Cultural treasures were everywhere I looked during my trip to Marseille-Provence, France. Ranging from classical to contemporary, these pieces further solidifying why it’s the 2013 European Capital of Culture. One of those gems is an installation in Salon-de-Provence called “Double Disc Hallowed Out by the Roofs” by Swiss-born artist Felice Varini. If you want to see it, book your travel now because it will be on display until Dec. 1, 2013.
Inspiration for the Installation Can you say “WOW!”? The artist’s objective was to create a piece highlighting the typical rooftops of Salon-de-Provence. Red was selected because it’s the most suitable color for the city. Can you guess what the double discs represent? That’s right, it simulates the view of looking at the city through binoculars. If you have a chance to visit this lovely area of France be sure to notice the rooftops change color with the moving sun throughout the day.
It Took a Village One hundred twenty owners were asked permission to have their building part of the project and 110 accepted including a church. Why did the others resist? A combination of reasons including politics, the artist’s technique, fear of damage to the building and dislike of contemporary art. Although it looks like paint the art is aluminum stuck to the sides of each building which took one month to install.
Why doesn’t the city keep the installation in place after December? Several buildings have a historical classification and would lose that if the artwork remained. Plus, as explained, there’s a difference between a 10-month installation and a lifetime.
Best Viewed from Château de l’Empéri “Double Disc Hallowed Out by the Roofs” is best viewed from the north terrace of Château de l’Empéri, a 9th-century castle listed as a monument historique (national heritage site) by the French Ministry of Culture.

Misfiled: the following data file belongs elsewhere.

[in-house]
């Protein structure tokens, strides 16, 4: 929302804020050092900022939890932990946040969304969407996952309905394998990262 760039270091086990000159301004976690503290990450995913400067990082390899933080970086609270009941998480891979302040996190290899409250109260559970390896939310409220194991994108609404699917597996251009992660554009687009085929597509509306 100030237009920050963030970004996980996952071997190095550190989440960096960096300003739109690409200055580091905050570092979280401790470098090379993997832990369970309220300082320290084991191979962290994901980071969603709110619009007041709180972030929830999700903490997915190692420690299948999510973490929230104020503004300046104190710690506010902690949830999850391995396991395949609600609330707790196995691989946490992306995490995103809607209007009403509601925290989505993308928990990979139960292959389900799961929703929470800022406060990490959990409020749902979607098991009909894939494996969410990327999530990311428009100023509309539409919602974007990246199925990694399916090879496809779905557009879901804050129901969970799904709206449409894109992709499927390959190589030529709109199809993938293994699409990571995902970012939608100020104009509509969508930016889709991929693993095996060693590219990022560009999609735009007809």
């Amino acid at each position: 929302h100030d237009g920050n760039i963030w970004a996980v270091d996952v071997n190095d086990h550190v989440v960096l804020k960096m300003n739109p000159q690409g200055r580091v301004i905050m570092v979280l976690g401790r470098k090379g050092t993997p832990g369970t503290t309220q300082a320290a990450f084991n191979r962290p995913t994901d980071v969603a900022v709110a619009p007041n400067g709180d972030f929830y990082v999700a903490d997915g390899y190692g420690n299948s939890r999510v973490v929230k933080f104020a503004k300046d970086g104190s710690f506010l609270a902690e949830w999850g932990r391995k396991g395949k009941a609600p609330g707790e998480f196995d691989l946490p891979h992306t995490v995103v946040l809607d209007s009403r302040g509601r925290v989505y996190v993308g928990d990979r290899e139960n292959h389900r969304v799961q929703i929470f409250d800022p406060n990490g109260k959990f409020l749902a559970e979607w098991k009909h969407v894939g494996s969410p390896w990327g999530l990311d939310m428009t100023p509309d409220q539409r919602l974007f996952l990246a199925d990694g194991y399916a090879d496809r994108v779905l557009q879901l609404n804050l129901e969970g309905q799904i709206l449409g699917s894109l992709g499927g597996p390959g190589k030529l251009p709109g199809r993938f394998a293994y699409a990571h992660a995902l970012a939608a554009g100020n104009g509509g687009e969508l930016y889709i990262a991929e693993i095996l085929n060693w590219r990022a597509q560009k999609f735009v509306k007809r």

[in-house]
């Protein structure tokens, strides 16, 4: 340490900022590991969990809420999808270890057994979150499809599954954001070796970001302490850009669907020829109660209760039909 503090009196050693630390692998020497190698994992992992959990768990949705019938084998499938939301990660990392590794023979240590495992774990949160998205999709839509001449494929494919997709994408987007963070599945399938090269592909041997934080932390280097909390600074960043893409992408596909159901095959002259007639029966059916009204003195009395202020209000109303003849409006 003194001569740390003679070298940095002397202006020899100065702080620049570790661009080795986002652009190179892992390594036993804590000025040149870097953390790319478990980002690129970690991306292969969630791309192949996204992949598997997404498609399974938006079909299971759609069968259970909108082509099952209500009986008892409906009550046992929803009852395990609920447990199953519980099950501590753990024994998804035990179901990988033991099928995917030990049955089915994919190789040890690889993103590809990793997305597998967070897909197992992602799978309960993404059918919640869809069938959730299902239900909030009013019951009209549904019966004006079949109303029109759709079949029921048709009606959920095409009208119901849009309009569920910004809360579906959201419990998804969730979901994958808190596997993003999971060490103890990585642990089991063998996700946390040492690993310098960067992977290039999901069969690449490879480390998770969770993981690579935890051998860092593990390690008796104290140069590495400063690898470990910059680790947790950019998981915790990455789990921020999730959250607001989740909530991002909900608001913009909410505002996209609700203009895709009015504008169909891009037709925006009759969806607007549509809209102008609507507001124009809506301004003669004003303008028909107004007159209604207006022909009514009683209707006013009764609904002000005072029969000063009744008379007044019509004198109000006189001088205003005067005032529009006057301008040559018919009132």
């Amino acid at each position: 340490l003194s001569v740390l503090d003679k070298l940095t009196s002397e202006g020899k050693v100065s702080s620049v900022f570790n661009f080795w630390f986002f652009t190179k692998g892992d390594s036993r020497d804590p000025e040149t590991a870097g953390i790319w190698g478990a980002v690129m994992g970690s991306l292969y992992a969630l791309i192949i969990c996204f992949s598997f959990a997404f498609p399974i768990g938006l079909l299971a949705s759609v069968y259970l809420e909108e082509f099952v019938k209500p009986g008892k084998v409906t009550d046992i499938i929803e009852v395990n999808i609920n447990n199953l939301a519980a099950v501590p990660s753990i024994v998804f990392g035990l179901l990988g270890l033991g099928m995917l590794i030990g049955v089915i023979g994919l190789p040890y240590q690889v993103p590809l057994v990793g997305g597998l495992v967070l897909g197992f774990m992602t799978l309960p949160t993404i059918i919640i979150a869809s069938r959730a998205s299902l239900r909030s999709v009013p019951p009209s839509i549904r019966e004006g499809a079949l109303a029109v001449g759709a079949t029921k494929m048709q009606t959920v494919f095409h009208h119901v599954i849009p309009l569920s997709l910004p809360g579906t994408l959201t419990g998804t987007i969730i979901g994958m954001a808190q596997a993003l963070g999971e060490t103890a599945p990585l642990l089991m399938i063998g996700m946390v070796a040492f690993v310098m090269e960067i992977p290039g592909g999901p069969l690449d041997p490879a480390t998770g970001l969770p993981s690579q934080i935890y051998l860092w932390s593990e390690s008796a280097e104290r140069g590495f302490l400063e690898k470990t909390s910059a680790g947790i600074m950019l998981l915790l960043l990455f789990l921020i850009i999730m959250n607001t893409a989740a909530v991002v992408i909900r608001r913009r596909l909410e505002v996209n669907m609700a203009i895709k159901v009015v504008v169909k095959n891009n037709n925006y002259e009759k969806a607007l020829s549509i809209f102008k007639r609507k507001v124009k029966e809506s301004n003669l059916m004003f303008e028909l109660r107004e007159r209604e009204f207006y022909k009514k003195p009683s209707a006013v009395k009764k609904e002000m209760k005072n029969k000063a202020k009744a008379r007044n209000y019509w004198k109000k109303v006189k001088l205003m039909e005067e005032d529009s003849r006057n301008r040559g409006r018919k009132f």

Yeah, that’s Why the Name’s Familiar Although I did not have time to tour the castle I admired the lush garden in the center court which was developed to celebrate the 500th birthday of Michel de Nostredame who lived in Salon from 1547 to 1566, the year of this death. If the name de Nostradame isn’t familiar perhaps Nostradamus, the world’s most famous author of prophecies, is. It’s the name frequently splashed over covers of American tabloids at least once a year. Oh, I know you read them in the grocery checkout line. Don’t worry, I don’t judge yet I digress…the plants in the castle’s garden are mentioned in Nostradamus’ recipes and are ringed with braided chestnut boughs.
I wonder if Nostradamus predicted this splash of cultural color. Hmm.
The road, or shall I say a plane, recently led me to Marseille-Provence, 2013 European Capital of Culture as a guest of Atout France and their tourism partners. This is the one in a series of several posts about this trip to France. Follow the conversation on Twitter and Instagram with the hashtag #visitmp2013.
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